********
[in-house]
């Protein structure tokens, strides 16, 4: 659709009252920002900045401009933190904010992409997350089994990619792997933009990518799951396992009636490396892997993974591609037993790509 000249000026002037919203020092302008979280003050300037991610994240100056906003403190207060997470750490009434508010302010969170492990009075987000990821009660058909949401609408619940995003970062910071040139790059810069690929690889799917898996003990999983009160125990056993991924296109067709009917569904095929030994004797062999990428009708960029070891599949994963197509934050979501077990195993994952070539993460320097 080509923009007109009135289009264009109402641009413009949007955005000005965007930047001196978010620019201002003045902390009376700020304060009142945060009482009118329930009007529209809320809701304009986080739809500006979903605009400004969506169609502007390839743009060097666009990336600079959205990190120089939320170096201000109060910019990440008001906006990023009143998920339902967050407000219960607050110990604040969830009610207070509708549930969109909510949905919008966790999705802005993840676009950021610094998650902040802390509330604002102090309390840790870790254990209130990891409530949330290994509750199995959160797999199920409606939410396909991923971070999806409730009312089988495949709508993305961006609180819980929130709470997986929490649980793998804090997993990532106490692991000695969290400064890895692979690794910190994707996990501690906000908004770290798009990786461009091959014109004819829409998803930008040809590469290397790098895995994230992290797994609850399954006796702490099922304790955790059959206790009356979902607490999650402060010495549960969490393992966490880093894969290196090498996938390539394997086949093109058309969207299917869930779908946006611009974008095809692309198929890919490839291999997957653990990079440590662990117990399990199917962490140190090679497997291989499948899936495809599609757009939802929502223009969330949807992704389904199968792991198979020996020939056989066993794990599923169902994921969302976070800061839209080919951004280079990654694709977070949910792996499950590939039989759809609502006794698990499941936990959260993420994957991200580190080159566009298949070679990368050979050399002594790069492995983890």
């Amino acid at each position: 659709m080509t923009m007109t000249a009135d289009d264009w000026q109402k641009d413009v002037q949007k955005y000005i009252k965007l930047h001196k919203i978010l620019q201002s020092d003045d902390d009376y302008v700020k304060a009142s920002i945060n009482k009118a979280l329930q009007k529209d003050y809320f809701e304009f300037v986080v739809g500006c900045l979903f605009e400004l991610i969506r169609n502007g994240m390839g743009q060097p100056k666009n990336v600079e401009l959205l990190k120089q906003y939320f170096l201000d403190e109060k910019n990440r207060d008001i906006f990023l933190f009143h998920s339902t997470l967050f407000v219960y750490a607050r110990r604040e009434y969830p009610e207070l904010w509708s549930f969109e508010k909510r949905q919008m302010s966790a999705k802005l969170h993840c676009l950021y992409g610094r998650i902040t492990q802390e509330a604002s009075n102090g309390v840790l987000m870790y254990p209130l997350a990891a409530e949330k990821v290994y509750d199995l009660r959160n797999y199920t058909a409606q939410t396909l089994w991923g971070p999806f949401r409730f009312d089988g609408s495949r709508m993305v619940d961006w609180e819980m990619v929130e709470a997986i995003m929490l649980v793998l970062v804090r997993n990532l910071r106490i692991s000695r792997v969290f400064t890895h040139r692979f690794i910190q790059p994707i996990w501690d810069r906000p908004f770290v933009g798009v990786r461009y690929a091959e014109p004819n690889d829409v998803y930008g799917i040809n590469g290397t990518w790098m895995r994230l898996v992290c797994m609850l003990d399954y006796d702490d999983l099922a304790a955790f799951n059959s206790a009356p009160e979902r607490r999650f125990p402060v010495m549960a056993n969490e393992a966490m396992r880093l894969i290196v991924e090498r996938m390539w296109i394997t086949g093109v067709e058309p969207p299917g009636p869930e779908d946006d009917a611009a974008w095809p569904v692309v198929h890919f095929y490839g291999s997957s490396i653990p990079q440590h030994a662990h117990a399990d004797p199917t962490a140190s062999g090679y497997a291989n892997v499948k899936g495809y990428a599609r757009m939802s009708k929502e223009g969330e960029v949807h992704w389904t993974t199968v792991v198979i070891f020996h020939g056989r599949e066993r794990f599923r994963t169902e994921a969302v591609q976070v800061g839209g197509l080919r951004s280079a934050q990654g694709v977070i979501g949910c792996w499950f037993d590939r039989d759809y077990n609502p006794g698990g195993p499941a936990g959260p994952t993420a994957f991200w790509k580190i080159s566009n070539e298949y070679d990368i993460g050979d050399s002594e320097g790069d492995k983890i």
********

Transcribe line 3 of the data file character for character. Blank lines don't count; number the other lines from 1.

């Amino acid at each position: 659709m080509t923009m007109t000249a009135d289009d264009w000026q109402k641009d413009v002037q949007k955005y000005i009252k965007l930047h001196k919203i978010l620019q201002s020092d003045d902390d009376y302008v700020k304060a009142s920002i945060n009482k009118a979280l329930q009007k529209d003050y809320f809701e304009f300037v986080v739809g500006c900045l979903f605009e400004l991610i969506r169609n502007g994240m390839g743009q060097p100056k666009n990336v600079e401009l959205l990190k120089q906003y939320f170096l201000d403190e109060k910019n990440r207060d008001i906006f990023l933190f009143h998920s339902t997470l967050f407000v219960y750490a607050r110990r604040e009434y969830p009610e207070l904010w509708s549930f969109e508010k909510r949905q919008m302010s966790a999705k802005l969170h993840c676009l950021y992409g610094r998650i902040t492990q802390e509330a604002s009075n102090g309390v840790l987000m870790y254990p209130l997350a990891a409530e949330k990821v290994y509750d199995l009660r959160n797999y199920t058909a409606q939410t396909l089994w991923g971070p999806f949401r409730f009312d089988g609408s495949r709508m993305v619940d961006w609180e819980m990619v929130e709470a997986i995003m929490l649980v793998l970062v804090r997993n990532l910071r106490i692991s000695r792997v969290f400064t890895h040139r692979f690794i910190q790059p994707i996990w501690d810069r906000p908004f770290v933009g798009v990786r461009y690929a091959e014109p004819n690889d829409v998803y930008g799917i040809n590469g290397t990518w790098m895995r994230l898996v992290c797994m609850l003990d399954y006796d702490d999983l099922a304790a955790f799951n059959s206790a009356p009160e979902r607490r999650f125990p402060v010495m549960a056993n969490e393992a966490m396992r880093l894969i290196v991924e090498r996938m390539w296109i394997t086949g093109v067709e058309p969207p299917g009636p869930e779908d946006d009917a611009a974008w095809p569904v692309v198929h890919f095929y490839g291999s997957s490396i653990p990079q440590h030994a662990h117990a399990d004797p199917t962490a140190s062999g090679y497997a291989n892997v499948k899936g495809y990428a599609r757009m939802s009708k929502e223009g969330e960029v949807h992704w389904t993974t199968v792991v198979i070891f020996h020939g056989r599949e066993r794990f599923r994963t169902e994921a969302v591609q976070v800061g839209g197509l080919r951004s280079a934050q990654g694709v977070i979501g949910c792996w499950f037993d590939r039989d759809y077990n609502p006794g698990g195993p499941a936990g959260p994952t993420a994957f991200w790509k580190i080159s566009n070539e298949y070679d990368i993460g050979d050399s002594e320097g790069d492995k983890i």